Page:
BDIC program hosts alumni networking event

The event featured successful BDIC alumni

By Lisa Ladas, Collegian Correspondent

Roughly 80 students from the Bachelor’s Degree with Individual Concentration program attended a luncheon featuring a panel of BDIC alumni from the University of Massachusetts. The event was held in the Commonwealth Honors College Events Hall on April 15.

The BDIC program is an interdisciplinary academic program at UMass. According to their website, the students enrolled in the program are allowed to blend different disciplines and can choose between courses in the Five College Consortium.

The even began with Chris Fonte, senior and advisory board president for BDIC. Fonte opened the BDIC alumni networking event with a welcoming speech:

“This event is important; every year that I attend, I see relationships being built. So much positivity and knowledge comes together at this event. I think it’s one of the most important events that the advisory board offers.”

The event then shifted to a panel where the BDIC alumni introduced themselves, communicating their accomplishments in various jobs and entrepreneurial businesses. The alumni told successful stories and described how BDIC influenced some of their kaleidoscopic pathways.

Katrina Cessna, a staff attorney at Connecticut Legal Services graduated with a BDIC in developing democracy: media portrayal, public perception and political participation in 2008.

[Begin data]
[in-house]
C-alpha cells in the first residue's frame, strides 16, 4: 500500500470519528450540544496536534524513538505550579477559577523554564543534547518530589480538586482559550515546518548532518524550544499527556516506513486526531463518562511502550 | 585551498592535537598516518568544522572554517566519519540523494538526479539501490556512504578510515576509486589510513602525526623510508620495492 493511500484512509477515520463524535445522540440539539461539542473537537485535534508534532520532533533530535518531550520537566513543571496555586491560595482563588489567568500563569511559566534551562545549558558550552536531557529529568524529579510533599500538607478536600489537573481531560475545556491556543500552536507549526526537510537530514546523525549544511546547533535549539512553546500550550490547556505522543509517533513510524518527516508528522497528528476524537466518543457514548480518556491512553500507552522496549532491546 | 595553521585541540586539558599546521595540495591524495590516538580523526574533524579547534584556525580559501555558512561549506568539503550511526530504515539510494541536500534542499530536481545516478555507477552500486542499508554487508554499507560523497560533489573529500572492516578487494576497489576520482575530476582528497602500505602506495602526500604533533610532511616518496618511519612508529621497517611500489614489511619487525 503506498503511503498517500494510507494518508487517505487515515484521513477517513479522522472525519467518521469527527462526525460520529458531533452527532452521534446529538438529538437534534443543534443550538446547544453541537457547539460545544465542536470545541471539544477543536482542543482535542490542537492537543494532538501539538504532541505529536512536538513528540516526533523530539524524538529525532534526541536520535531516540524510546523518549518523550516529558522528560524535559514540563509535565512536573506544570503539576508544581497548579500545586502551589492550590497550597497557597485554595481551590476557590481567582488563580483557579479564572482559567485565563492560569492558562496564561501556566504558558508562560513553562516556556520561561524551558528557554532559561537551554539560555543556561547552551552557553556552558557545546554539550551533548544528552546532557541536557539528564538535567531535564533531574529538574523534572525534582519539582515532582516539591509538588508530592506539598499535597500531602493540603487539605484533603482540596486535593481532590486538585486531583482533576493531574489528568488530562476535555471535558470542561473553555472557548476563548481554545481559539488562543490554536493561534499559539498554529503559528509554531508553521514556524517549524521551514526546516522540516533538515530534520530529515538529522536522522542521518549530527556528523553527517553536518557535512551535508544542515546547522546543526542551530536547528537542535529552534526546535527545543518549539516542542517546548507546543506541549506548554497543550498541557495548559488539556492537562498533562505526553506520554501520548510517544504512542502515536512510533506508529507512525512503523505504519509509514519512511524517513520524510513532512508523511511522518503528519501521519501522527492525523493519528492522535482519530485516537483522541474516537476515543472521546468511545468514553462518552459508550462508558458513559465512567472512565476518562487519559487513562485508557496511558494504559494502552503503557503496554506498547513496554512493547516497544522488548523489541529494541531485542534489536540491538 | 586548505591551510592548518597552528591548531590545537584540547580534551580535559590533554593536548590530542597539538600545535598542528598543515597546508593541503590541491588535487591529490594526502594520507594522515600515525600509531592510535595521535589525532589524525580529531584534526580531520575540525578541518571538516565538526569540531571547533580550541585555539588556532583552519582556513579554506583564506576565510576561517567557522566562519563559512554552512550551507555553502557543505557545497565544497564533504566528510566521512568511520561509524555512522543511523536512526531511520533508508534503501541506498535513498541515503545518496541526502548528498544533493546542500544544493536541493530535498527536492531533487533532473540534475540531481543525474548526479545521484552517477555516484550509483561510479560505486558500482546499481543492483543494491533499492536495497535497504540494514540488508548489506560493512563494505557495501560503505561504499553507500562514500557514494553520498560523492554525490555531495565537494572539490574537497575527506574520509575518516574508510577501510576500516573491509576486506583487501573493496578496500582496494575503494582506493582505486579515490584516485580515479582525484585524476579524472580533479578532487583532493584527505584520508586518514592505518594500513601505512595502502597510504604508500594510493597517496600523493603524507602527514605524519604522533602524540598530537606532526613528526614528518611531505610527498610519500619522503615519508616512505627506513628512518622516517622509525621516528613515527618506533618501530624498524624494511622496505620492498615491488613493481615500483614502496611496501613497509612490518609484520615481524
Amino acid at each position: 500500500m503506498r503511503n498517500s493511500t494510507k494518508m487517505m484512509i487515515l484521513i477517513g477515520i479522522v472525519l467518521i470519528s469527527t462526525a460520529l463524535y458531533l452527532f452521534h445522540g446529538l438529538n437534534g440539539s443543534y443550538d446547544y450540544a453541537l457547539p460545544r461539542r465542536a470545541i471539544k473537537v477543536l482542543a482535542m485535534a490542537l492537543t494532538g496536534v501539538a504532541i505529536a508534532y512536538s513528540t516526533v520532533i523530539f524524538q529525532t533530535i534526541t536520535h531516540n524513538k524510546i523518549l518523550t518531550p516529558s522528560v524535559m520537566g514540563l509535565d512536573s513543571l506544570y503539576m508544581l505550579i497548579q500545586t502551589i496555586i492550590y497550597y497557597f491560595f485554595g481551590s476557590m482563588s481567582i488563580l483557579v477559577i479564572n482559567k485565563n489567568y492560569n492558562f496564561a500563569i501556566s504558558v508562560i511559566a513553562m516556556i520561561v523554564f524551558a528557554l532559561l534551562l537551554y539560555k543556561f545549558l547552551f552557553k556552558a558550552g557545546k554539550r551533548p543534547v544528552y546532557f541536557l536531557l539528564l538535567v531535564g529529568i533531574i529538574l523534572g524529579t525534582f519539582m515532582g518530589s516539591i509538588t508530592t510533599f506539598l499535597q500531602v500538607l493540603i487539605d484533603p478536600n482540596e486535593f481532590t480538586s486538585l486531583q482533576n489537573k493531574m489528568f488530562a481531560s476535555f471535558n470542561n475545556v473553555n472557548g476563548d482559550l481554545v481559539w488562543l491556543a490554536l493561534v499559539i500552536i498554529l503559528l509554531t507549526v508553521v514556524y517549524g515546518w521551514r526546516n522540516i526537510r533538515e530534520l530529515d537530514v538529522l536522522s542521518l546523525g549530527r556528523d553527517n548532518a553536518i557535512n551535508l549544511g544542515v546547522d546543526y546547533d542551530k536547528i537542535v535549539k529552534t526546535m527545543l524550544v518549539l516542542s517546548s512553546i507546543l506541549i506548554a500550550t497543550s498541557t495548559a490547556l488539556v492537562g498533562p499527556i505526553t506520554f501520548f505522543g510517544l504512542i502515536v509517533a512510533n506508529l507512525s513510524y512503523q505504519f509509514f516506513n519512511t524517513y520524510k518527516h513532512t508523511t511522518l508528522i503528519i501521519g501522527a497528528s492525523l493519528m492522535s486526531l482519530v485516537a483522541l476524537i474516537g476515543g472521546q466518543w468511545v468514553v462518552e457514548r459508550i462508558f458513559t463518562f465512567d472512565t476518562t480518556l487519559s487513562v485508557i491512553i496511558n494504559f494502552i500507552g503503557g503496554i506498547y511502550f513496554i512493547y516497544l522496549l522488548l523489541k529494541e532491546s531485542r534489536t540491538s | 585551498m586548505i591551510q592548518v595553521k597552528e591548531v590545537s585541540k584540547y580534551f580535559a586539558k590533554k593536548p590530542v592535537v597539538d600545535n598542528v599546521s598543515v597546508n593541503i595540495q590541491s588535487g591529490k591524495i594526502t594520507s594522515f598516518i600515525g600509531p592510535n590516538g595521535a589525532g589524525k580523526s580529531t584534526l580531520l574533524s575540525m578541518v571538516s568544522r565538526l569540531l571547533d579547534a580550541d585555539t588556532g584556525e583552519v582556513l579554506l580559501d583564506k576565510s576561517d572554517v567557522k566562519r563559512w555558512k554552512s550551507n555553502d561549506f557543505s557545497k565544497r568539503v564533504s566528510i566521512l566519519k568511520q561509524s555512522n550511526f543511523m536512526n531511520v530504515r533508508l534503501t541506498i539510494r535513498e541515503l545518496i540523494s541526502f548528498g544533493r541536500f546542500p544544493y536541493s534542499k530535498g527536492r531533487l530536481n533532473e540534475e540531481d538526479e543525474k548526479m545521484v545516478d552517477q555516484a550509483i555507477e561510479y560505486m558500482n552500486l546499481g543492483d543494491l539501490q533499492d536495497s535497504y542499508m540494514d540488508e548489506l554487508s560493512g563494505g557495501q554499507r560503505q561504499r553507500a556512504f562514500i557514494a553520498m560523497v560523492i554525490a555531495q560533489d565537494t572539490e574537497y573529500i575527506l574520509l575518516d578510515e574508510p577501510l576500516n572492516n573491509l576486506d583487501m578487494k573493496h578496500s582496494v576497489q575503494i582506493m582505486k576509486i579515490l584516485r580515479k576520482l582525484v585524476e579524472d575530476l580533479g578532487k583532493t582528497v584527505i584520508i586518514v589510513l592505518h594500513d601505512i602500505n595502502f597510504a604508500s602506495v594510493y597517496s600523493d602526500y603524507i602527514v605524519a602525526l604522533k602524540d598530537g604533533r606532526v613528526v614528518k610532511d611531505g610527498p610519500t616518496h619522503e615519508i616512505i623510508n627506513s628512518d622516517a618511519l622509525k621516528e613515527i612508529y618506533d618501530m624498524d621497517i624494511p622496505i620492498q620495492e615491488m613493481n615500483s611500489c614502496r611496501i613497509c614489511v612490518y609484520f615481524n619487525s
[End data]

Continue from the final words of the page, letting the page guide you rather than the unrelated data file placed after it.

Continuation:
Cessna referred to BDIC as an opportunity to explore different areas of interest to serve as a common goal of her interest.

“Knowing that I wanted to go to law school, I started taking courses to understand various law policies,” Cessna said. After graduating, she worked as a paralegal to practice law to gain experience for three years then went to law school. Cessna said that “it was very expensive and challenging.”

Cessna’s advice for students was that they should pursue law school if that is what they truly want. However, she also advised students to keep the high amount of competition within the field in mind.

Marc Gammell, co-founder and CEO of Treaty LLC — a local company that makes new products and technology with advanced biomaterials — graduated with a BDIC in sustainable enterprise and biotechnology in 2016. Gammell stated that he and his partners obtained a license from UMass for their first product invented, the “Dive Mask Defog” for scuba divers in 2016.

They have about nine distributors and over 400 scuba dive stores that carry their products. They also have an office and lab facility at the Pioneer Valley Life Science Institute on 3601 Main Street in Springfield, Massachusetts.

Gammell mentioned, “Our latest product is the ‘Mirror Anti-Fog’ — wipes for bathroom mirrors which will be starting to hit the mega stores soon like CVS and Target.” Gammell then handed out free samples of his new product.

Gammell’s advice for students was that “BDIC is one of the best paths for the entrepreneurs and the pioneers that want to create a new path that no one has gone down before.”

Sarah Hill, founder and CEO of Perfect Strangers of NYC — a roommate matchmaking service for those looking for an apartment or home — graduated with a BDIC in real estate and entrepreneurship in 2010.

During her time at UMass, Hill studied abroad in England. When she came back to the U.S., she noticed a challenge in finding affordable housing, so she started a blogging company on “How to Live in New York City Affordably.”